41 St Hild and the Synod of Whitby
Based on an account by Saint Bede of Jarrow
(672-735)
The respected Abbess oversaw the English Church’s historic commitment to adopt Byzantine traditions.
42 How St Benedict Biscop brought Byzantium to Britain
By Saint Bede of Jarrow
(672-735)
The chapel of Bede’s monastery in Sunderland was full of the colours and sounds of the far-off Mediterranean world.
which is ‘English Style’ ?

Word Play: Subject and Object

Use each of the words below as either the subject or the object of a verb.

Anxiety. Tale. Shame.

The unsung surveyor from Cheshire, who built railways and made friends across the world.
By William Ewart Gladstone
(1808-1898)
William Gladstone explains that a truly ‘exceptional nation’ respects the equality and rights of all nations.
By William Ewart Gladstone
(1808-1898)
William Gladstone warns voters not to leave foreign policy in the hands of interventionist politicians.
By Samuel Smiles
(1812-1904)
George Stephenson won the admiration of French navvies by showing them how a Geordie works a shovel.
Cut
Make as many words as you can from the letters of a nine-letter word.
Make as many words as you can from the letters of a nine-letter word.
Make as many words as you can from the letters of a nine-letter word.
Make as many words as you can from the letters of a nine-letter word.
Polyword ‘Dray’
Make as many words as you can with the letters below. All your words must be at least four letters long, and must also include the highlighted letter. What’s the nine-letter word?

SEE how many words you can make using the letters below. All your words must be at least 4 letters long, and must include the letter (change).

We found commonly used words, plus one 9-letter word. Can you do better?

Use each letter only once. But if there are e.g. two As, you can used them both.

Don’t count proper nouns such as April, Zeus, or Newcastle (pretty much anything that has to be spelled with a capital letter at the start), or acronyms like HMRC.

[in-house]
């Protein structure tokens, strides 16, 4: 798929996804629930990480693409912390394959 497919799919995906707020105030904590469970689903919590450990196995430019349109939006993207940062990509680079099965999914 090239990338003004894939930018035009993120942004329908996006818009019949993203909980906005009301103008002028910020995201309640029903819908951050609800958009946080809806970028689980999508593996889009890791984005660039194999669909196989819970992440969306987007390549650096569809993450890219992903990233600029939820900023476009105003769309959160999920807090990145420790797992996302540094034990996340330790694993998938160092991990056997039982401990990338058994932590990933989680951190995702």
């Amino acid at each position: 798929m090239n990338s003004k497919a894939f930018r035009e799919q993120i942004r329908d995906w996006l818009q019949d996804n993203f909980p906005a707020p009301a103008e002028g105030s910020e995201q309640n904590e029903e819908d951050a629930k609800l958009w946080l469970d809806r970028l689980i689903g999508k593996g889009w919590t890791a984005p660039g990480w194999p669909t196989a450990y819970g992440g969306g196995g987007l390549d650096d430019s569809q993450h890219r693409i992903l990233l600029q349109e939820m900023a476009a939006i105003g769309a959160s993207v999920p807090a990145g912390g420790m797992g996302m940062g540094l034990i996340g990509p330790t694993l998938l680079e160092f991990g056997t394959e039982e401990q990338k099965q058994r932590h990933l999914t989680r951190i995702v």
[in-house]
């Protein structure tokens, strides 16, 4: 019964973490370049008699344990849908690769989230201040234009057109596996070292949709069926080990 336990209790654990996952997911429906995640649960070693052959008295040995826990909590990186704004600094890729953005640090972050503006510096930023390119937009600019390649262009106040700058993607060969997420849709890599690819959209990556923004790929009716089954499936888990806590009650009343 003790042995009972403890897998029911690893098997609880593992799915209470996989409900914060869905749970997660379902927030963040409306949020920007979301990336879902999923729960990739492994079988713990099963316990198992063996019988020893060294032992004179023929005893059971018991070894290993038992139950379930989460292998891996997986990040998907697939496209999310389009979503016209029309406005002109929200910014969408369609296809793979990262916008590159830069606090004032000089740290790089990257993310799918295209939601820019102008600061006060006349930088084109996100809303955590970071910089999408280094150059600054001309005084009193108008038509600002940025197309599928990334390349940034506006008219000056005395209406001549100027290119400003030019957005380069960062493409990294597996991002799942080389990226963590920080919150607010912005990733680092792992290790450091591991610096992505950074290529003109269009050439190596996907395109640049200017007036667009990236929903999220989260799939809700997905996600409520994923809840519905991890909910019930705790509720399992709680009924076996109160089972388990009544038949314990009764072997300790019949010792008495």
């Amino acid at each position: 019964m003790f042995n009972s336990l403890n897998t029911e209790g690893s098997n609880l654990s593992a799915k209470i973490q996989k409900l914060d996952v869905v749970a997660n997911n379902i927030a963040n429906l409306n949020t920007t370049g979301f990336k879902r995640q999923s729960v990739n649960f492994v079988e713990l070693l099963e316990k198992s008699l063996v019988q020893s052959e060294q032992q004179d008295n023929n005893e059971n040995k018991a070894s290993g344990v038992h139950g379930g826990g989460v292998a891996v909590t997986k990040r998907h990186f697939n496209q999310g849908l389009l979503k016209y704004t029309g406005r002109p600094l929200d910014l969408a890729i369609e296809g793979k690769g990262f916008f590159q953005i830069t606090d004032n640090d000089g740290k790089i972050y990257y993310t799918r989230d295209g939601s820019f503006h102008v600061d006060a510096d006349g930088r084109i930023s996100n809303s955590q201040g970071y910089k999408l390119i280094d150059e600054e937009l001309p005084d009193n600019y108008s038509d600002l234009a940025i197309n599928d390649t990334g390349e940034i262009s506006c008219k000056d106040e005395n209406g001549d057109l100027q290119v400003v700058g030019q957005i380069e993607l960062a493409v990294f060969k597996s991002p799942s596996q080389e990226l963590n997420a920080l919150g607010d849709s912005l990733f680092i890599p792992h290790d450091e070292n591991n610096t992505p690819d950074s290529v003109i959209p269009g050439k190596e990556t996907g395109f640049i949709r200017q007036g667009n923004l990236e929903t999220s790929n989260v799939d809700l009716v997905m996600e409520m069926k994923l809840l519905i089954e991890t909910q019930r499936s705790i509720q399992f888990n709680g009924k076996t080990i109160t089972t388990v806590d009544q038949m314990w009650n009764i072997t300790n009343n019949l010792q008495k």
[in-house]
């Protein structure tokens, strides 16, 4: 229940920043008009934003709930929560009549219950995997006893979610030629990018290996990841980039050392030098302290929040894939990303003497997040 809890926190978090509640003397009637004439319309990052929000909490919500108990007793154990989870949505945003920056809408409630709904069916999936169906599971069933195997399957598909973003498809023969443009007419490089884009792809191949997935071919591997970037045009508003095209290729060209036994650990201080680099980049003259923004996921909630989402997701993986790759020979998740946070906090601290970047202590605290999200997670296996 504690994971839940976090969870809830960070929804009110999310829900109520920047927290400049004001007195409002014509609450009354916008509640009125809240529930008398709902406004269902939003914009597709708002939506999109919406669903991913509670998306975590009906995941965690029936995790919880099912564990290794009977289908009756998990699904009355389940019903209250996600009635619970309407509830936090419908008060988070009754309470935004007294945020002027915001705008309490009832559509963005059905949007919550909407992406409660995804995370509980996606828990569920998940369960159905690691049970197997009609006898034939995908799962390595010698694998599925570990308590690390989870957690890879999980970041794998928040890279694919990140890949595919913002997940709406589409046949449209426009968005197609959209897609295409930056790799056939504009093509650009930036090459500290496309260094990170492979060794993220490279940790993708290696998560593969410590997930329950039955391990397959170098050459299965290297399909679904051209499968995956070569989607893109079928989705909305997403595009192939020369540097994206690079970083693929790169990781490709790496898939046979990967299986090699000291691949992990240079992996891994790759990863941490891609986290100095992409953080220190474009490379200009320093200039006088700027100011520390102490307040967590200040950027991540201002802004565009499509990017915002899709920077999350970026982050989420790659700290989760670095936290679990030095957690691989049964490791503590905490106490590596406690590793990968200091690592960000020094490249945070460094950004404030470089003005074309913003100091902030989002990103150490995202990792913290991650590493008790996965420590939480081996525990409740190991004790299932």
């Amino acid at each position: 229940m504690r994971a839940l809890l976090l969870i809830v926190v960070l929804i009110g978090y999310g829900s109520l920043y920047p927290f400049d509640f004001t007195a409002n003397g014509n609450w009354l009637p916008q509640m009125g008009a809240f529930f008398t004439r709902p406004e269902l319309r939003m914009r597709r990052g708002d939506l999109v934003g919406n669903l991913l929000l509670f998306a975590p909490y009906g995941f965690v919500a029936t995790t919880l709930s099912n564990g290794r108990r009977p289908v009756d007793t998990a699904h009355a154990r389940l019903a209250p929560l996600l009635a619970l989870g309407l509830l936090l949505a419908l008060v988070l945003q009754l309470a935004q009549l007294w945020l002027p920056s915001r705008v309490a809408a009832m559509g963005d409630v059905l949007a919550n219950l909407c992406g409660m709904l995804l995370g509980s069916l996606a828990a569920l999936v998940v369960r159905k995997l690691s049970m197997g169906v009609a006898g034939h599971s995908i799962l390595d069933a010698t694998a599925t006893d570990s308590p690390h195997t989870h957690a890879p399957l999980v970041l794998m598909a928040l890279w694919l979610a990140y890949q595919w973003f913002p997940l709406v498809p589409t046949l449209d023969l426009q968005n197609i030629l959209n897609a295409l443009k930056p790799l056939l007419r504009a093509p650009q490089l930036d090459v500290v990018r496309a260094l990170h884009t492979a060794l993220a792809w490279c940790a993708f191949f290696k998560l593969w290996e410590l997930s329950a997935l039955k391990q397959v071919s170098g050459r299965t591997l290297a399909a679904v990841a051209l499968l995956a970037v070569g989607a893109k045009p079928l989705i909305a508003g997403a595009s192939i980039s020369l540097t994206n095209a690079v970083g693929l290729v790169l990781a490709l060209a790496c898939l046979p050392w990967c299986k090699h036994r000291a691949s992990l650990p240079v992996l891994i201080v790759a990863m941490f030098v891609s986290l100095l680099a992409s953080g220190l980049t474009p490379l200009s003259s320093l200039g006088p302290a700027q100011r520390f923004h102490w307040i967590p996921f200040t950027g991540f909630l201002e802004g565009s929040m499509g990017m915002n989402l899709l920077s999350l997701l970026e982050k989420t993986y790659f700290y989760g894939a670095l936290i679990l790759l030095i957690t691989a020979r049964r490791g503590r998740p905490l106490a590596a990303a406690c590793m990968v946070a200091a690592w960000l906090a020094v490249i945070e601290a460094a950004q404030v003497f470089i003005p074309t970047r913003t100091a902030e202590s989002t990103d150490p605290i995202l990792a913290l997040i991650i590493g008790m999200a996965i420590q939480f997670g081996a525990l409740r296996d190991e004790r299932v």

Don’t just add -S for plurals or third person singular verbs, e.g. CAT → CATS or SPEAK → SPEAKS.

Note: You can find more Polywords and other games on our Nine Lives puzzle page, and most of our stories are accompanied by games with words, grammar and numbers.

More Puzzles
Changing one letter at a time, see if you can start with NAIL and finish with SHOE.
Find the magic letter that can change three words into three different ones.
Find the magic letter that can change three words into three different ones.
Do you know ‘knock over and scatter’ (7 letters), and ‘a measure of length equal to 45 inches’ (3 letters)?
Do you know ‘pull along’ (3 letters), and ‘examine someone’s background and credentials’ (3 letters)?
See if you can guess these words letter-by-letter.
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History (375)
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letters game

What is the longest word you can make using these letters?

Press enter or type a space to see feedback on your word.

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numbers game

Work across from the number on the left, applying each arithmetical operation to the previous answer. What’s the final total?

Tip: Click any of the four inner squares to check your running total.

More like this: Maths Steps Mental arithmetic